Obama may release his new Cuba sanctions policy tomorrow against the apartheid Castro regime


There are rumors going around that tomorrow, President Obama may release his new sanctions policy against the apartheid regime of the Castro family in Cuba, which one assumes is intended to work hand-in-hand with his complete appeasement and unilateral concessions to the brutally repressive regime. Of course, there is this bipartisan piece of legislation that was passed by congress called the Helms-Burton Act that severely limits a president from modifying, easing, or lifting sanctions against the Castro regime without a congressional vote. Unfortunately, the legislation says nothing about limiting a self-appointed king who believes he is not bound by such banal and antiquated notions like the Constitution and the rule of law and instead hands out “executive orders” like edicts.

Nevertheless, Senator Marco Rubio (R-FL) and Senator Dan Coates (R-IN) have sent a letter to Treasury Secretary Jack Lew asking him to explain just how the president expects to lawfully follow through with his plan to ease sanctions against the terrorists supporting Castro regime:

Washington, D.C. – U.S. Senators Marco Rubio (R-FL) and Dan Coats (R-IN) today called on Secretary of the Treasury Jacob Lew to detail how the Department of the Treasury plans to lawfully implement President Obama’s announcement to unilaterally normalize relations with Cuba.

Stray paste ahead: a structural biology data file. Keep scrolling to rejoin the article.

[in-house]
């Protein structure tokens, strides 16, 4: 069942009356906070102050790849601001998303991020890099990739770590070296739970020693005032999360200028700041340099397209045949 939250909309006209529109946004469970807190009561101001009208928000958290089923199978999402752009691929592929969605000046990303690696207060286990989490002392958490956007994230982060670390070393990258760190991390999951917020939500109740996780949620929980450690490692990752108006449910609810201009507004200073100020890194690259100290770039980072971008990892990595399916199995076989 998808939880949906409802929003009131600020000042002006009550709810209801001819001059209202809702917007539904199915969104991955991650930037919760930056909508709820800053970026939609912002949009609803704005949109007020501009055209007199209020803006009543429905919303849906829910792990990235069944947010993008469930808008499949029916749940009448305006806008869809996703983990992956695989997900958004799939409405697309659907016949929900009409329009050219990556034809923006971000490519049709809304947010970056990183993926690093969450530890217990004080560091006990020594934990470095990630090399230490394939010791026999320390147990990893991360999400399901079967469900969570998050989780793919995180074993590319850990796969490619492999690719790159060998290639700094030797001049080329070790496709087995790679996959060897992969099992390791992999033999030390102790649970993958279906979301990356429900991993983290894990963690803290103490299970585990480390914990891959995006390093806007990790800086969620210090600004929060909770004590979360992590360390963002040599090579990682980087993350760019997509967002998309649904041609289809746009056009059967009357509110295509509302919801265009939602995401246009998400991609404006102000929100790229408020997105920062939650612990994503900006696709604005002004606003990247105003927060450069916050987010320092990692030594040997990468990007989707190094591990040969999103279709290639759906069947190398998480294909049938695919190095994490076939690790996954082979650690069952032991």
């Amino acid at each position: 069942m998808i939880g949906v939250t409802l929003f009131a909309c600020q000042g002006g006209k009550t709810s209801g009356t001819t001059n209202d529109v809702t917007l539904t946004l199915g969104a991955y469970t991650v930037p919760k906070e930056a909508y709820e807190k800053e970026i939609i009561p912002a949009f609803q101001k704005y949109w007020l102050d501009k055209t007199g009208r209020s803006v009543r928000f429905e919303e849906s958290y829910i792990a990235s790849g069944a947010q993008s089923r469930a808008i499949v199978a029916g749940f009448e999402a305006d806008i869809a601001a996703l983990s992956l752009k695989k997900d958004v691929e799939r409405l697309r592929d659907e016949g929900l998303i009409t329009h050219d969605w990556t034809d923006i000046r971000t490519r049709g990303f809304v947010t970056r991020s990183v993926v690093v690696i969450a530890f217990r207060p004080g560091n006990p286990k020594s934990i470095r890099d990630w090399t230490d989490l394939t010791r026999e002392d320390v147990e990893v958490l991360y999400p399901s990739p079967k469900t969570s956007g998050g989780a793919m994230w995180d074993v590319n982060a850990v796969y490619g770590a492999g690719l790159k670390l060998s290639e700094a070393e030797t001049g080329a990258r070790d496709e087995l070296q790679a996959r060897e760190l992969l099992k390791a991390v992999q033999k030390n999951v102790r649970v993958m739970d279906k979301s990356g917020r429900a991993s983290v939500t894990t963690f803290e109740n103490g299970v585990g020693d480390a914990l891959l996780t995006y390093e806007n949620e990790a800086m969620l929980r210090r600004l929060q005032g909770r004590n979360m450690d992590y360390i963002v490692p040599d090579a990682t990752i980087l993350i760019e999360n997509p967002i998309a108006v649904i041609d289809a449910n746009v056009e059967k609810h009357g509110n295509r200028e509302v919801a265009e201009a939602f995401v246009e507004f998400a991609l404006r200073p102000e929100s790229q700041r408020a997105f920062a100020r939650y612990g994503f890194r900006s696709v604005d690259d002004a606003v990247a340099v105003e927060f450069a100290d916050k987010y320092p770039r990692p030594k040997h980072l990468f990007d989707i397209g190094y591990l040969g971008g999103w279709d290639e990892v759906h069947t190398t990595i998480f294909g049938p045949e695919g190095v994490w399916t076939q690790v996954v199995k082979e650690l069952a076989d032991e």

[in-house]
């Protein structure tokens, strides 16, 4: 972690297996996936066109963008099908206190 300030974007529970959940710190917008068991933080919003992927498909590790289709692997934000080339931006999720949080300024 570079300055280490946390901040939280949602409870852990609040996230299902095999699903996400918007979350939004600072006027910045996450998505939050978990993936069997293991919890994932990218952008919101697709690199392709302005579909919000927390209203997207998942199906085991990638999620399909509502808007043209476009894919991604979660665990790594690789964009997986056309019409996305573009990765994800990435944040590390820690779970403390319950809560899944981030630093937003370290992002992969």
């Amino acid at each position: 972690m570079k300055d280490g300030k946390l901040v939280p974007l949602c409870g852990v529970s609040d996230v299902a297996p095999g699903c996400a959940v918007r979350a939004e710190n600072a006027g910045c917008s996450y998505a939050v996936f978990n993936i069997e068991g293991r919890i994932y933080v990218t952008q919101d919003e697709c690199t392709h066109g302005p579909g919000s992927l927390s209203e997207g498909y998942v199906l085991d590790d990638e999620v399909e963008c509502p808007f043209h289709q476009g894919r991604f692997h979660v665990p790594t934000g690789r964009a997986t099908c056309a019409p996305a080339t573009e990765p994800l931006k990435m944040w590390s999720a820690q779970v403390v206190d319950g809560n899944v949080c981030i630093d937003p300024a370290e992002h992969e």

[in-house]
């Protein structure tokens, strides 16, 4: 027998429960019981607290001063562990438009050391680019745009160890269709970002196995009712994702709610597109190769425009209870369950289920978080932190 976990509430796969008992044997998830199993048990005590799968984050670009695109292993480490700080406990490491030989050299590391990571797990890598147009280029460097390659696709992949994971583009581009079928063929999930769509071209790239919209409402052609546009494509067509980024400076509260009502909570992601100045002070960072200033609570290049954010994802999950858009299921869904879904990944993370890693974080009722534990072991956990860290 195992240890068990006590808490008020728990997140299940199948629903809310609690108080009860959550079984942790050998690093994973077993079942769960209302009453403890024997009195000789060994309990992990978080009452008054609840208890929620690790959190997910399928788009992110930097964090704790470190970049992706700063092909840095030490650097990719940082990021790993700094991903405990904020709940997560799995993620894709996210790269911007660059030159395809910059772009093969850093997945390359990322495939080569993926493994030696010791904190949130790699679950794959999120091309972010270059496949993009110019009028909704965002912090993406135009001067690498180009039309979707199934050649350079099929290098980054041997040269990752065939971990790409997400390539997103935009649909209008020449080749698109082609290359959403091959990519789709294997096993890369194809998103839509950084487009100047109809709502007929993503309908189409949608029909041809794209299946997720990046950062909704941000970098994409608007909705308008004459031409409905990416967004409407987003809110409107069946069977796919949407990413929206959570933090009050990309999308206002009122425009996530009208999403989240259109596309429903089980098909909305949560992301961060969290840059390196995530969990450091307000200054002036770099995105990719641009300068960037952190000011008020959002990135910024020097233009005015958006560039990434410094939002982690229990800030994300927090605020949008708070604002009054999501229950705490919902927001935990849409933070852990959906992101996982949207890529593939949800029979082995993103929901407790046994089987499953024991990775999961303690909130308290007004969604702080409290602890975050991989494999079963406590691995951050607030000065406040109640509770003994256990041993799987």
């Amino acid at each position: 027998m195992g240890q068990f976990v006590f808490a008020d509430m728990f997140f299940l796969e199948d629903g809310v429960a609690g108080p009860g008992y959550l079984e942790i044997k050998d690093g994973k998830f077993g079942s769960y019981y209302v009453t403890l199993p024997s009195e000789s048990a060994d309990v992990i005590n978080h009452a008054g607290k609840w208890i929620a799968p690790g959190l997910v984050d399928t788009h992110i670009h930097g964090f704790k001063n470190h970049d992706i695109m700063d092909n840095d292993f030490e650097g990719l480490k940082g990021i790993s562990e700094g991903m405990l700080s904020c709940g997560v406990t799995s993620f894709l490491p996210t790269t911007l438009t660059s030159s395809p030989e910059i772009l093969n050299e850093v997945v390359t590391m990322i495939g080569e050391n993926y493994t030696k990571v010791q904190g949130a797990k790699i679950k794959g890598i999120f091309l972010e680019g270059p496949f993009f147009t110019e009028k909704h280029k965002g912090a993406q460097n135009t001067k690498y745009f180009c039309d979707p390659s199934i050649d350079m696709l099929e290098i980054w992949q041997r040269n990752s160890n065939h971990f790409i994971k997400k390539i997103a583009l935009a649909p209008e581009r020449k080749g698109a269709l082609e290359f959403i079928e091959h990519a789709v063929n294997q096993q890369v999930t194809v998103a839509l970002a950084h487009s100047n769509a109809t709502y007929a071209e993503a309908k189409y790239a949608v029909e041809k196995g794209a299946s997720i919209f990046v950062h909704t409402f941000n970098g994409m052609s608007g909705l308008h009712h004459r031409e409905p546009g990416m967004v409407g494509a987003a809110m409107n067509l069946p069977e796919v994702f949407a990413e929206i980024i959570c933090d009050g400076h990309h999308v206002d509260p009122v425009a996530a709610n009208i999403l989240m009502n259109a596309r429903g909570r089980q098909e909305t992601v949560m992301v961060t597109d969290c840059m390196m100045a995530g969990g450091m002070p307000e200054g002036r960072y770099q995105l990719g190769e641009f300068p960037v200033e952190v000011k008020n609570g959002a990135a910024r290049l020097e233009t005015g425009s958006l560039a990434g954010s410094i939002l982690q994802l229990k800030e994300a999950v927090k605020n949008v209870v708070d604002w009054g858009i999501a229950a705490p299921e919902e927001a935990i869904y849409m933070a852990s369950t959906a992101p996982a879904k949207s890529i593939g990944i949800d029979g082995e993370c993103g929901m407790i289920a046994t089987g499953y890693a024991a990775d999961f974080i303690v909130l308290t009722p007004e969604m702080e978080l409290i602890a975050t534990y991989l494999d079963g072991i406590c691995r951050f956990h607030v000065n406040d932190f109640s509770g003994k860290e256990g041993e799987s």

In a letter to Secretary Lew, Rubio and Coats expressed concern over “stark differences between the letter of the law and the Administration’s announcement,” and urged the Treasury Department to clarify the Obama Administration’s legal authority regarding its intentions to ease U.S. sanctions on Cuba.

“We are deeply concerned that several aspects of the President Obama’s new approach to Cuba, especially those related to unilaterally easing U.S. sanctions, violate the letter and spirit of several U.S. laws, and increase the moral and financial risk to the American taxpayer and financial system of doing business through Cuba’s government-controlled financial system,” the senators wrote. “We ask that you explain in detail how the Treasury Department plans to implement the President’s announcement under current law.

“On December 17, the President announced that ‘U.S. institutions will be permitted to open correspondent accounts at Cuban financial institutions to facilitate the processing of authorized transactions,’” the senators added. “As you know, Section 7207 of the Trade Sanctions Reform and Export Enhancement Act (TSREEA) explicitly prohibits U.S. assistance and financing to Cuba. Moreover, it contains no Presidential waiver.”

A PDF of the letter is available here.

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